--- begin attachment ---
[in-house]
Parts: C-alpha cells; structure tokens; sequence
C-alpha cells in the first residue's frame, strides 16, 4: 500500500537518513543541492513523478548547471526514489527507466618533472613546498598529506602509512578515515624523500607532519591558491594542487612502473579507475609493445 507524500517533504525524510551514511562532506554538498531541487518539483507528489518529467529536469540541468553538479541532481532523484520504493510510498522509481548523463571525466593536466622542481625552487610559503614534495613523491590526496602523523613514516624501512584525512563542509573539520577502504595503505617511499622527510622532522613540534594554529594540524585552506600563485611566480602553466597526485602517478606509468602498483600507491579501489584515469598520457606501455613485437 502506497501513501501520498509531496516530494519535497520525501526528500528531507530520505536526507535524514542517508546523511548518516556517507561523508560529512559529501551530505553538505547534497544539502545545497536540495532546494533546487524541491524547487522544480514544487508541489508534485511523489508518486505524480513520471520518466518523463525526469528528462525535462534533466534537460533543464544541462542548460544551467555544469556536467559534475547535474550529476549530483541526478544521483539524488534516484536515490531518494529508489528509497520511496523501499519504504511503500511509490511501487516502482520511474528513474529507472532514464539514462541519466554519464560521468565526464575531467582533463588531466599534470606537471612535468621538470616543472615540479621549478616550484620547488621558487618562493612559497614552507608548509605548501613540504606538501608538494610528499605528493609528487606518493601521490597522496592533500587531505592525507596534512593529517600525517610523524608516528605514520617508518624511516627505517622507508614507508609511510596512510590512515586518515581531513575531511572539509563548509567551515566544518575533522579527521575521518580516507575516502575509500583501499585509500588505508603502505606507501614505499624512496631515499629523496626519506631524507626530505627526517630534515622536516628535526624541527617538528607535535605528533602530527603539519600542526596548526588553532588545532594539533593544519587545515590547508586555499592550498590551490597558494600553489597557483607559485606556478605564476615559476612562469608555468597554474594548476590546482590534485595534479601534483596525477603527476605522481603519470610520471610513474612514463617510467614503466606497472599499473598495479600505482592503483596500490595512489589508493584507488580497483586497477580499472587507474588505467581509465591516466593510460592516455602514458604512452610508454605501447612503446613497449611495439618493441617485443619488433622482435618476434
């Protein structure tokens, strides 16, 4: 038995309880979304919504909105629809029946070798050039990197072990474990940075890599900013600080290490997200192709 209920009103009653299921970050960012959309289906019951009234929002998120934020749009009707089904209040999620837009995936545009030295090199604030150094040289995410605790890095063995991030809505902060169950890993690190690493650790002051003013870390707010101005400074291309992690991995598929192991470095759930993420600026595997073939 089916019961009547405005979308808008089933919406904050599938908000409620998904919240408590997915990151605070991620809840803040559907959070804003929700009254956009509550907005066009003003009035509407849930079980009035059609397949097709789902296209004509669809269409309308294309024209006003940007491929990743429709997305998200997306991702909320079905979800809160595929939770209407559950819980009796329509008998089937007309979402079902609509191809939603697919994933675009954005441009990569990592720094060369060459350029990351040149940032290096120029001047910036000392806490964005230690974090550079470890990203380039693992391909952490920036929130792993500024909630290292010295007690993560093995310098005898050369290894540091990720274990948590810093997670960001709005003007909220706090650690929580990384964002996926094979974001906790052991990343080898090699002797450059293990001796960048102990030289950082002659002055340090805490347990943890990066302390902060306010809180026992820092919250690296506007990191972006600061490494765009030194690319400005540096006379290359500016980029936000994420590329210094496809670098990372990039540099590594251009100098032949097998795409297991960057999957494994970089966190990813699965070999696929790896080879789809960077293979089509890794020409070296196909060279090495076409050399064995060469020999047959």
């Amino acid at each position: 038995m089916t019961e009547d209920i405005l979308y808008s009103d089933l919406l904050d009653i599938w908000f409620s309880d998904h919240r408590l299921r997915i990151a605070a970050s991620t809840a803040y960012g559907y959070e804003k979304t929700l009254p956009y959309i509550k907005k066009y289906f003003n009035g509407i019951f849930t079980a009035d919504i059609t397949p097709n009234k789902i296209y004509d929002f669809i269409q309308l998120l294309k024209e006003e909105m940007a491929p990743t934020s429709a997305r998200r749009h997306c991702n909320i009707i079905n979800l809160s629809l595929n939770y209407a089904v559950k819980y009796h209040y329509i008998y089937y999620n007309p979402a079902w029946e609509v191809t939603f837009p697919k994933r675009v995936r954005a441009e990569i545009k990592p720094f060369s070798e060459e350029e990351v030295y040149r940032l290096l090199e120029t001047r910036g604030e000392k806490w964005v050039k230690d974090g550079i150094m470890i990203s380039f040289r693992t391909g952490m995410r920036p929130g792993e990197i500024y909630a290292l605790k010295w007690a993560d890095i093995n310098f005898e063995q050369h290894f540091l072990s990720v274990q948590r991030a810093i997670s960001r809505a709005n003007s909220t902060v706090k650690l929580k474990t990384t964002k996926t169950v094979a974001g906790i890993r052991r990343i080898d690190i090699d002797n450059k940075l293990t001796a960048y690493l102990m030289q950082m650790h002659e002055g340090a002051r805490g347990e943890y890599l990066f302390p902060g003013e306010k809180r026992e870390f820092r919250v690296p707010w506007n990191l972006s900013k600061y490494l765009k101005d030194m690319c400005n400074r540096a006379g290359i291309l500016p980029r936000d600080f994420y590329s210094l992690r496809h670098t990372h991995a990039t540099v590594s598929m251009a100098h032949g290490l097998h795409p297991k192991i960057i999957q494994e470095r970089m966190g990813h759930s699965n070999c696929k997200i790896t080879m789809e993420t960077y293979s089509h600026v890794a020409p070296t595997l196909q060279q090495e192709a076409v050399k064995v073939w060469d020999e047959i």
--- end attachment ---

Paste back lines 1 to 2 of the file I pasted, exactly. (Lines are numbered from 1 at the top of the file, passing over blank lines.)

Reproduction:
[in-house]
Parts: C-alpha cells; structure tokens; sequence